3.9.21 – By Zachary Hansen, The Atlanta Journal-Constitution
Bill that would stop cities from fining alarm companies survives Crossover Day
A proposed state law that would stop cities — like Brookhaven and Sandy Springs — from fining alarm companies for false house alarms survived its first big hurdle, passing the House on Monday.
HB 465, which is sponsored by six House Republicans, passed with a vote of 113-52. The bill would stop cities from fining alarm companies for “a false alarm that occurs through no fault” of their own. The only exception is when the false alarm is due to the company’s “error or improper installation,” according to the bill.
Brookhaven and Sandy Springs, the first metro Atlanta cities to try the new tactic of fining companies, have touted their efforts’ success. Brookhaven police say their city’s policy has dropped false alarms by more than 50% over the past few years, meaning cops waste less of their time.ExploreBrookhaven touts success of fining companies for false alarms. A bill could change that.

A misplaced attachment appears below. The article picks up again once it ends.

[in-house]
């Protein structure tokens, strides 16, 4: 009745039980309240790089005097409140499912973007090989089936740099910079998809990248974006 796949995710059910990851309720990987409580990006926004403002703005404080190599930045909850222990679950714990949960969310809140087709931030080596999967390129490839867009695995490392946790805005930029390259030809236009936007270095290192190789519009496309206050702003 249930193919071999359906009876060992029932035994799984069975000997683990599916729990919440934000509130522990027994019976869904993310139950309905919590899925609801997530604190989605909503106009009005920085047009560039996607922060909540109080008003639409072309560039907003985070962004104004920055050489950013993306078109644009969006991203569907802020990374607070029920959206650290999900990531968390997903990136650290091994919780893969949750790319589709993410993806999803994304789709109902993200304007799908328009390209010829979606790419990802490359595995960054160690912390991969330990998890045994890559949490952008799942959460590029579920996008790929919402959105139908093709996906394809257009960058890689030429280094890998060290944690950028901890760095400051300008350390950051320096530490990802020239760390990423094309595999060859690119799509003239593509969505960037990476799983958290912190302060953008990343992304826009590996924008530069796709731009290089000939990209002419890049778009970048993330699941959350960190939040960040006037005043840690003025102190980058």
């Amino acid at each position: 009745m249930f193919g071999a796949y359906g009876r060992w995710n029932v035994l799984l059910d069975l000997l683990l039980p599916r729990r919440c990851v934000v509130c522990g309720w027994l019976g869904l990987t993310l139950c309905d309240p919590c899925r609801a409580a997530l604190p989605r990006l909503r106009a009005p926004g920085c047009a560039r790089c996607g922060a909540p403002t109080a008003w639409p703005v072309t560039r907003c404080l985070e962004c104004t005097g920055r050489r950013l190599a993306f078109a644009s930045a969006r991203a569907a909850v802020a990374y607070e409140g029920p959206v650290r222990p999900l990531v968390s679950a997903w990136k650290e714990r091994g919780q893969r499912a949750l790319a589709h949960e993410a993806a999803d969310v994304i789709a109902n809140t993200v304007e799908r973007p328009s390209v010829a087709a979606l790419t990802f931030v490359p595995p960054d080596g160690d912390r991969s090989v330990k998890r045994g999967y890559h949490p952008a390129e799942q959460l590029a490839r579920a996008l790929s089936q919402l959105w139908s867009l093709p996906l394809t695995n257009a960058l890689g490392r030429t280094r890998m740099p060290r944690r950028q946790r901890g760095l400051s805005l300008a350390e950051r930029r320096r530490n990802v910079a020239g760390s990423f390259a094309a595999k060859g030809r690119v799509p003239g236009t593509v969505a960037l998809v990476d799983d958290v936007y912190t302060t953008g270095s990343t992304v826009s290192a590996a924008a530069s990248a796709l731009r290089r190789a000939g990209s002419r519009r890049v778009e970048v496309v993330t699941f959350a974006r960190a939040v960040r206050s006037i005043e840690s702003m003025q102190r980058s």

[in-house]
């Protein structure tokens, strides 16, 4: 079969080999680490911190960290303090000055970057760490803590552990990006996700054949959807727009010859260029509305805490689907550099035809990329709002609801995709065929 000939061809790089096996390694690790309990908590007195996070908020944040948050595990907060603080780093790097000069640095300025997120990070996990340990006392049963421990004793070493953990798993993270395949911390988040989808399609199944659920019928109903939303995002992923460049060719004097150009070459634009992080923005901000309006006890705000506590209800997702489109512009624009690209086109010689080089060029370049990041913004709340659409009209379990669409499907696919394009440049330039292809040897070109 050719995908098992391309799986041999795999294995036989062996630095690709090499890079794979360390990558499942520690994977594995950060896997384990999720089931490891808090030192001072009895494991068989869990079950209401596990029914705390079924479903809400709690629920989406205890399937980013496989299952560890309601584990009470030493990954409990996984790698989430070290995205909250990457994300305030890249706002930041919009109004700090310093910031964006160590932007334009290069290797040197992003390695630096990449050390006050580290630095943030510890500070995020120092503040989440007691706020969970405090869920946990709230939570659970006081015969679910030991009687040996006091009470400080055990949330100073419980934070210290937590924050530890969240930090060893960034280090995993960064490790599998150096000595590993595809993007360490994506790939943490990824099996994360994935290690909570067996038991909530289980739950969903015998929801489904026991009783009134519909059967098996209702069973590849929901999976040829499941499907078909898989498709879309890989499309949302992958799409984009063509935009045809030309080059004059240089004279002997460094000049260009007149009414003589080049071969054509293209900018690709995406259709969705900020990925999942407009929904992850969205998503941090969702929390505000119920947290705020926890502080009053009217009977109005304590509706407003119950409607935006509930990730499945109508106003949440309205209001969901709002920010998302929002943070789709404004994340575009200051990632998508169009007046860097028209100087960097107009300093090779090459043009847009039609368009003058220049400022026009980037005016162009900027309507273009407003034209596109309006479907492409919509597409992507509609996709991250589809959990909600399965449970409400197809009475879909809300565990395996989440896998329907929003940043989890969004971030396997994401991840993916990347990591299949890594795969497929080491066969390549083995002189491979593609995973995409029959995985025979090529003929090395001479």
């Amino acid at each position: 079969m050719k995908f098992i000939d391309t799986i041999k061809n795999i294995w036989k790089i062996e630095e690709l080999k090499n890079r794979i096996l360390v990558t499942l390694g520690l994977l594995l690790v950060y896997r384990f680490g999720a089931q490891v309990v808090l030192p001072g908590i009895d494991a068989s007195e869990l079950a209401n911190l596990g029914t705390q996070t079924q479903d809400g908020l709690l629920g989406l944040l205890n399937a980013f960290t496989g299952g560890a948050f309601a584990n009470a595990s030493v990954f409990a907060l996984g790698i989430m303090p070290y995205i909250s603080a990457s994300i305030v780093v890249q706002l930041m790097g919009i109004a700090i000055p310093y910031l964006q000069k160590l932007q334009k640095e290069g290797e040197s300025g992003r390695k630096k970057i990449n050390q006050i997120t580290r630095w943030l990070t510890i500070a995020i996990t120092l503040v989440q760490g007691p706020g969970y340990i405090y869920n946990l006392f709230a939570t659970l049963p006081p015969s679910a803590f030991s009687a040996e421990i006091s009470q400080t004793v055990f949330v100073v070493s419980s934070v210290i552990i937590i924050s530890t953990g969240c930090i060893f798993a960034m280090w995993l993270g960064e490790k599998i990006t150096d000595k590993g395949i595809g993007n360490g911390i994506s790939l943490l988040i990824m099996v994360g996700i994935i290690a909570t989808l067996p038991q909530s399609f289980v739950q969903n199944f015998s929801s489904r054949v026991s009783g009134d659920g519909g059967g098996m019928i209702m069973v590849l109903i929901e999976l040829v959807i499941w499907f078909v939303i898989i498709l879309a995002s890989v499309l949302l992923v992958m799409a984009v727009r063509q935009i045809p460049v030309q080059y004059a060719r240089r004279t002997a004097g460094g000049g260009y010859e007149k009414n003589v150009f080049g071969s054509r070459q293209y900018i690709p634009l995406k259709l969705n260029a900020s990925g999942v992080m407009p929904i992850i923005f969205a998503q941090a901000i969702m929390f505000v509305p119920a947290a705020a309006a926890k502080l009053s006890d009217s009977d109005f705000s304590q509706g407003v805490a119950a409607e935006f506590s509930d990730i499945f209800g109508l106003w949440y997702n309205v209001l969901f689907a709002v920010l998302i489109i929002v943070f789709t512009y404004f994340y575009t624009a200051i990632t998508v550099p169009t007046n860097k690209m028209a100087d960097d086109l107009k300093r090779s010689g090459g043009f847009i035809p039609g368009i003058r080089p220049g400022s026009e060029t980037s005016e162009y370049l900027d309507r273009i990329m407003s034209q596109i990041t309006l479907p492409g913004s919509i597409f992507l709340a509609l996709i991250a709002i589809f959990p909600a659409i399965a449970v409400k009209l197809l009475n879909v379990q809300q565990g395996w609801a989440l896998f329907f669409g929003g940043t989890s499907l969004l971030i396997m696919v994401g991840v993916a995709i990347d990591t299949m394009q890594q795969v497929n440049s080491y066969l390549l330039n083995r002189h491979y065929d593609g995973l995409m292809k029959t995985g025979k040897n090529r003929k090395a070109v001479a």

“Alarm systems represent a contract between the alarm companies and their customers,” Police Chief Gary Yandura previously told The Atlanta Journal-Constitution. “Since it is the companies who are summoning police to alarm activations, we believe those companies — and not the business owners or homeowners — are the appropriate entities to receive fines for excessive false alarms.”
According to data provided by Brookhaven police, the number of false alarms has dropped from 3,949 calls in 2015 to 1,798 calls in 2020 — a 54.5% decrease. Over that same period, legitimate alarm calls have accounted for between 5% and 9% of all alarm call responses.Alarm Calls in BrookhavenWhile the number of false alarms has been cut in half over the past five years, legitimate alarm calls have remained steady.False AlarmsReal Alarms20152016201720182019202001,0002,0003,0004,0005,000YearNumber of alarm calls
|Year||False Alarms||Real Alarms|
Brookhaven Police Department
HB 465 must now pass the state Senate in order to become a law. If approved, it would override the city ordinances passed earlier by Brookhaven and Sandy Springs. The AJC’s Legislative Navigator gives the bill a 62% chance of passing.